Super User is a question and answer site for computer enthusiasts and power users. Join them; it only takes a minute:

Sign up
Here's how it works:
  1. Anybody can ask a question
  2. Anybody can answer
  3. The best answers are voted up and rise to the top

I recently did a migration off of a single hard disk to a RAID array. I backed up my partitions with Clonezilla and everything worked fine. I was able to then restore both my Windows 7 Bootloader and Windows 7 main partitions to my hardware RAID array. I'm currently running it in a dual-boot configuration with an Ubuntu derivative on a GPT partition table.

The Linux distribution restored great and worked right out of the box, but Windows refuses to boot. I have tried the following:

  • Ubuntu Boot-Repair.
  • Updating GRUB manually.
  • Trying a Windows Startup Repair disk (always tells me that my system isn't compatible with the disc type).
  • Re-copying the partition with Clonezilla.

Nothing has seemed to work so far. I was prompted to create a small unformatted partition on my disk by Boot Repair, so I did so and gave it the "bios_grub" flag as prompted. Now, in GRUB, I have two entries:

  1. Windows 7 (/dev/sda2)
  2. Windows 7 (/dev/sda3)

When I boot option number one, I get the following error:

Windows failed to start. A recent hardware or software change might be the cause. To fix the problem:

  1. Insert your Windows installation disc and restart your computer.
  2. Choose your language settings, and then click "Next."
  3. Click "Repair your computer."

If you do not have this disc, contact your system administrator or computer manufacturer for assistance.

File: \Boot\BCD
Status: 0xc000000e
Info: An error occured while attempting to read the boot configuration data.

When I boot option number two, I get a blinking cursor and nothing else.

Any ideas on what to try next?

share|improve this question
up vote 3 down vote accepted

I'm not 100% positive, but it sounds like you converted from an MBR-partitioned disk to one that uses the new GUID Partition Table (GPT) system. The problem is that, although Linux is happy to boot from a GPT disk on a BIOS-based computer, Windows isn't. If my analysis is correct, you have two options to recover from this problem:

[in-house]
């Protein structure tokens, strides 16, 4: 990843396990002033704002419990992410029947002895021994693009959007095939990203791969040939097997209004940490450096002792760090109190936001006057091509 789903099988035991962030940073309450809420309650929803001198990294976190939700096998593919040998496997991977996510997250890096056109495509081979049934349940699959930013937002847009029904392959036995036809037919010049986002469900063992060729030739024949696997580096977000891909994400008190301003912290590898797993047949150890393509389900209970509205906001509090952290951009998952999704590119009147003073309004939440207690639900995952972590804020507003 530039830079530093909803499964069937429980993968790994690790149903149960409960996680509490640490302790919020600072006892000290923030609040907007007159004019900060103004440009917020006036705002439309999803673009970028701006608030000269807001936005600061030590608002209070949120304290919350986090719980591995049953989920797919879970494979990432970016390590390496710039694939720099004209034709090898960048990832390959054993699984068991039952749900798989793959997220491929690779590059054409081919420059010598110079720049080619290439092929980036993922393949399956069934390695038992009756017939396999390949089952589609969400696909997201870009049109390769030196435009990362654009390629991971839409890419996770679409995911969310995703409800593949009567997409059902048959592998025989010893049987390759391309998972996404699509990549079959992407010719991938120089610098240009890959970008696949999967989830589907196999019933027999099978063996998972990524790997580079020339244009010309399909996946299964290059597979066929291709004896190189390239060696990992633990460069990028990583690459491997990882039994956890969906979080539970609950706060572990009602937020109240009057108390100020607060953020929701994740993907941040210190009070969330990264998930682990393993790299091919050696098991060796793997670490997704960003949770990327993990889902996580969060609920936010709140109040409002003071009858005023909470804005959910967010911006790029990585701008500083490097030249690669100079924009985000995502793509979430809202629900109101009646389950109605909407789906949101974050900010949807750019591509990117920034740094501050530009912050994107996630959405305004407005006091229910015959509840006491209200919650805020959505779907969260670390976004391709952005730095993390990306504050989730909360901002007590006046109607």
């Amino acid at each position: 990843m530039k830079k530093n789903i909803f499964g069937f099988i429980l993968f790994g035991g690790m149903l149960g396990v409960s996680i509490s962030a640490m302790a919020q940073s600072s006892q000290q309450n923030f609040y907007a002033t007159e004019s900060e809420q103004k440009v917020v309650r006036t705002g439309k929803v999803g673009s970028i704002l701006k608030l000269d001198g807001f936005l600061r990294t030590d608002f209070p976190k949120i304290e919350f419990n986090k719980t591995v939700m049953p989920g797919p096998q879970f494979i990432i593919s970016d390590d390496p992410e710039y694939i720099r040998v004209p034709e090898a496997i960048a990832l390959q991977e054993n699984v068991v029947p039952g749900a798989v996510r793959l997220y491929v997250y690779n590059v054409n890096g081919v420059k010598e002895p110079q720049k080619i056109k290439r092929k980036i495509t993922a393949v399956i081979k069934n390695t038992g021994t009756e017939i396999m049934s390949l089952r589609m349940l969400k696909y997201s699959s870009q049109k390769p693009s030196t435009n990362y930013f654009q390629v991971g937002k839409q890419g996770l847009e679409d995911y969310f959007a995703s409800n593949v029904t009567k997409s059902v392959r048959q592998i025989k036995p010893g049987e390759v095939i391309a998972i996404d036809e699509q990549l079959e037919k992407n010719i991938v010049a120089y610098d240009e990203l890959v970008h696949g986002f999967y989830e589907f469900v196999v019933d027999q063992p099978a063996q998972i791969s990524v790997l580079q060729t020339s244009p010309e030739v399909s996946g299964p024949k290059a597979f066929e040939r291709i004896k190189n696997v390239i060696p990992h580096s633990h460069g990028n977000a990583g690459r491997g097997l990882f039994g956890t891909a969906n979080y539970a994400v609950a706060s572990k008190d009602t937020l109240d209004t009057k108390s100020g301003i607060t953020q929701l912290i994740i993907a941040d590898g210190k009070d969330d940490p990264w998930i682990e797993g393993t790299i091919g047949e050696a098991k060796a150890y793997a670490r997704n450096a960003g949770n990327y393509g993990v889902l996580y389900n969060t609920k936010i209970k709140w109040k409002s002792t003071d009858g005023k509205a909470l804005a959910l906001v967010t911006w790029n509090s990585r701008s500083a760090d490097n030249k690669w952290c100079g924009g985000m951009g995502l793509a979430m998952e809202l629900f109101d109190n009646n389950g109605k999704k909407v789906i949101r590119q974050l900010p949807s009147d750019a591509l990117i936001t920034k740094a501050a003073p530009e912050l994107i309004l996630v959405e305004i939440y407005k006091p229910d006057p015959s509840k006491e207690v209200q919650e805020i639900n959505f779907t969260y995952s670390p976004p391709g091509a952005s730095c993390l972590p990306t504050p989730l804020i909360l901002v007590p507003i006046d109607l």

• Convert Windows to boot in EFI mode. This is only practical if you've got firmware that supports both BIOS-mode and EFI-mode booting. Most hardware sold in the last ~1.5 years does, but few earlier systems support EFI. See this page for detailed conversion procedure. It's a bit tedious. In some cases, you can use software called DUET to enable BIOS-based systems to boot in EFI mode, but this isn't 100% reliable.
  • Convert your new disk from GPT to MBR mode. This is possible only if the disk (or RAID array in your case, assuming this is hardware RAID) is smaller than 2TiB (or up to 4TiB if you can play "fast and loose" with some rules); for bigger disks, GPT is a necessity. You can do the conversion without data loss with GPT fdisk, which comes with most Linux distributions in a package called gdisk or gptfdisk. See the GPT fdisk documentation for information on doing such conversions. Once you finish the conversion, you'll need to re-install GRUB. At that point, Windows may start booting (via GRUB), or you may need to do some more Windows-specific repairs to get it to work.

If your array is larger than 2TiB and you don't have EFI-capable firmware, you might consider looking at your RAID hardware's manual to see if you can split the array into two virtual disks -- a small one that you can partition with MBR to keep Windows happy and a bigger one with GPT to use for data and for Linux. This might require backing up and restoring your data, though. DUET is another option, but be aware that it rarely works on AMD-based computers, and it's tedious to get up and running even in a best-case scenario.

share|improve this answer
I think I'm going to simply reinstall Windows. This isn't a 'solution,' per se, but I'd like to get it done with as little pain as possible and this sounds like it's going to be a lot of pain. In any case, you know what you're talking about and thanks! – Naftuli Tzvi Kay Dec 26 '12 at 1:43

You must log in to answer this question.

Not the answer you're looking for? Browse other questions tagged .